December 30, 2022

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Programming note

On the Margins is going on a short break to start the new year. Look for the next edition on January 27. In the meantime, if you like this newsletter, share it with a friend or colleague. They can sign up here. And if you desperately need some last-minute CPE, listen to Oh My Fraud on the Earmark app. I promise no more shameless, self-serving plugs for the rest of the year. 

And now the newsletter.

Risky clients

Generally, how an accounting firm assesses the riskiness of a prospect/client for assurance services goes something like this: the business approaches a firm and says, “Hey, we need an audit of our financial statements. Can you do that for us?” The accounting firm says, “Sure,” but offers the requisite caveats that it has to vet the prospect and its business before accepting the job. Now, there are rare occasions when something comes up during the vetting process that will cause a firm to ultimately say, “Nah, not for us.” The prospect might be disappointed, but if they’re lucky, the firm might be able to refer them to someone more willing or qualified.

If the firm accepts the job, then a risk assessment is performed during the planning stage of the audit to get a better handle on some of the specific risks. This is where things like risky accounting areas and fraud are discussed. Standard stuff. Similar to the vetting process, on rare occasions, something might come up during the planning of the audit that causes the firm to say, “Sorry, on second thought, we have to withdraw from this job because [reason].” This is more awkward, and the client will be pissed, but it is better for it to happen early on, as opposed to the whole thing going sideways later when the audit blows up and everyone looks really, really bad. 

That’s by no means everything that happens, but the point is firms have processes and methods in place to identify risky clients and how to handle these types of situations, and when, if necessary, it’s time to walk away.

Anyway, here:

Armanino is ending its crypto audit practice and dropping clients, two sources familiar with the matter say.

The unit may be folding under pressure from Armanino’s non-crypto clients, concerned that reputational risk to the firm will throw their audits into question, according to a source with knowledge of the firm’s crypto offerings. Last month, Armanino was named in a class-action lawsuit for failing to catch irregularities at FTX.US after performing the exchange’s audit last year.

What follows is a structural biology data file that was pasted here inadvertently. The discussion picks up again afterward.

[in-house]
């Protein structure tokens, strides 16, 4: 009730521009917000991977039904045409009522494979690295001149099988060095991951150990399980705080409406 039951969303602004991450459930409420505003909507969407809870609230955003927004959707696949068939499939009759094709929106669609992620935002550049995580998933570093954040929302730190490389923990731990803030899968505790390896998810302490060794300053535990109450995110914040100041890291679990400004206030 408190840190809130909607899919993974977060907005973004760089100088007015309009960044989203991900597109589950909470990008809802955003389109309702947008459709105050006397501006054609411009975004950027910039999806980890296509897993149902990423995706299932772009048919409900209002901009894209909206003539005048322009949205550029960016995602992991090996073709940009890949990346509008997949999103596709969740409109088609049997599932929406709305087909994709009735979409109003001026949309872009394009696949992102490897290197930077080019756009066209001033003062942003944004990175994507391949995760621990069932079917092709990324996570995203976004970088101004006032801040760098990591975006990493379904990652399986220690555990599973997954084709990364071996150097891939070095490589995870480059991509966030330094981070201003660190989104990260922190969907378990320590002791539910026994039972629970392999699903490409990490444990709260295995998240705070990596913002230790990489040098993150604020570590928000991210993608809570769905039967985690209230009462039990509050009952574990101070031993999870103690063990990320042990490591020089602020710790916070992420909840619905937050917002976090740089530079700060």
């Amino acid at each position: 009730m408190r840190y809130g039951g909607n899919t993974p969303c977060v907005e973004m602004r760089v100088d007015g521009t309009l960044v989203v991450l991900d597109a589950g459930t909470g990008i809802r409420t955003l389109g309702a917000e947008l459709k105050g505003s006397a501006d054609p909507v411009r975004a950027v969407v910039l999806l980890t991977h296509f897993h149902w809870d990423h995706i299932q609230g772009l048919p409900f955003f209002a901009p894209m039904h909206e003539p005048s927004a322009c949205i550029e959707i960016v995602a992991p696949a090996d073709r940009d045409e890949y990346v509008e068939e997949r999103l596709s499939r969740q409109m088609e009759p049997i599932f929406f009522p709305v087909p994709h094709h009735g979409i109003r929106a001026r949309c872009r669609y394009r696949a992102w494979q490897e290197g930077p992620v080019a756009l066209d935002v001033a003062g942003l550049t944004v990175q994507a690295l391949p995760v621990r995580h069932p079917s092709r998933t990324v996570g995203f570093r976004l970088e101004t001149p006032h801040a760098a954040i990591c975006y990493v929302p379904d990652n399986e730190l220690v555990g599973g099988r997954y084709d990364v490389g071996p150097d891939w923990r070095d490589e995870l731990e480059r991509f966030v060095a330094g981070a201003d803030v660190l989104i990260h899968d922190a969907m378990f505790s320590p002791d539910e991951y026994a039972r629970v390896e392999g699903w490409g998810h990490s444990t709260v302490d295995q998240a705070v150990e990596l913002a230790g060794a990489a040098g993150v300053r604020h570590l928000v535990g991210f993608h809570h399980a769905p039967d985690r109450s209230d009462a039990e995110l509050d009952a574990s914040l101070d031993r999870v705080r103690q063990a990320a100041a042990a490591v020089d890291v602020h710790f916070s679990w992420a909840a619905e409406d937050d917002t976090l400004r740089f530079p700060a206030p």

Cryptocurrency-trading giant Binance said the accounting firm it used to verify its reserves has paused all work for crypto clients, hampering efforts to reassure customers that their money is safe.


Mazars, a midsize accounting firm […] on Friday withdrew from its website a report on reserves at Binance and other cryptocurrency-trading companies. The report for Binance, which wasn’t an audit, was published last week.

A spokesman for the accounting firm said it had made the move “due to concerns regarding the way these reports are understood by the public.”

Here’s the thing. Whether these firms will admit it or not, there was always some reputational risk for firms who were auditing crypto companies. It’s a nascent industry that often operates outside the boundaries in many ways and has attracted plenty of bad actors who have engaged in some spectacular frauds. It is also true that crypto has attracted a lot of money from wealthy investors, and there was a big opportunity for firms to provide accounting, auditing, and tax services to these companies who sorely needed it. As far as I can tell, though, most firms looked at everything going on in crypto—a risk assessment, you might call it—and said, “Nah, not for us.” 

In the case of Armanino and Mazars, they decided a while ago that serving crypto companies was for them. Fully aware, I have to imagine, of the risks involved, but also very aware of the remunerative potential. Fast forward to 2022 and FTX’s collapse, and this caused them to rethink things. And it appears what they’ve concluded about crypto is, “Nah, not for us.”  

Which is fine! Things have gotten messy the past few months. But you can’t help but wonder whether a risk assessment should’ve picked up on the potential for messiness a while ago. Like, plenty of credible people have long held that most of crypto is just a bunch of Ponzi schemes, a house of cards, whatever. Even if that’s a reductive argument, wouldn’t a portion of an audit firm’s vetting of a potential client include, “There have been a fair number of frauds in crypto. Do we know for certain that this one isn’t a fraud?” And during the planning of the audit, should someone also ask, “Hey, lots of smart people think crypto is just a house of cards. Even if we think they’re wrong, maybe we should just double-check that this one isn’t a house of cards?”

We just talked about how crypto businesses need accountants and auditors now more than ever. But unfortunately for the crypto world, two firms willing to help crypto businesses are no longer helping any crypto businesses.  

So who steps in next? Yeesh, I don’t know. You have to believe many firms were thinking they could serve crypto businesses. But now they’ve watched everything go down, done some additional risk assessment, and probably decided, “Nah, not for us.”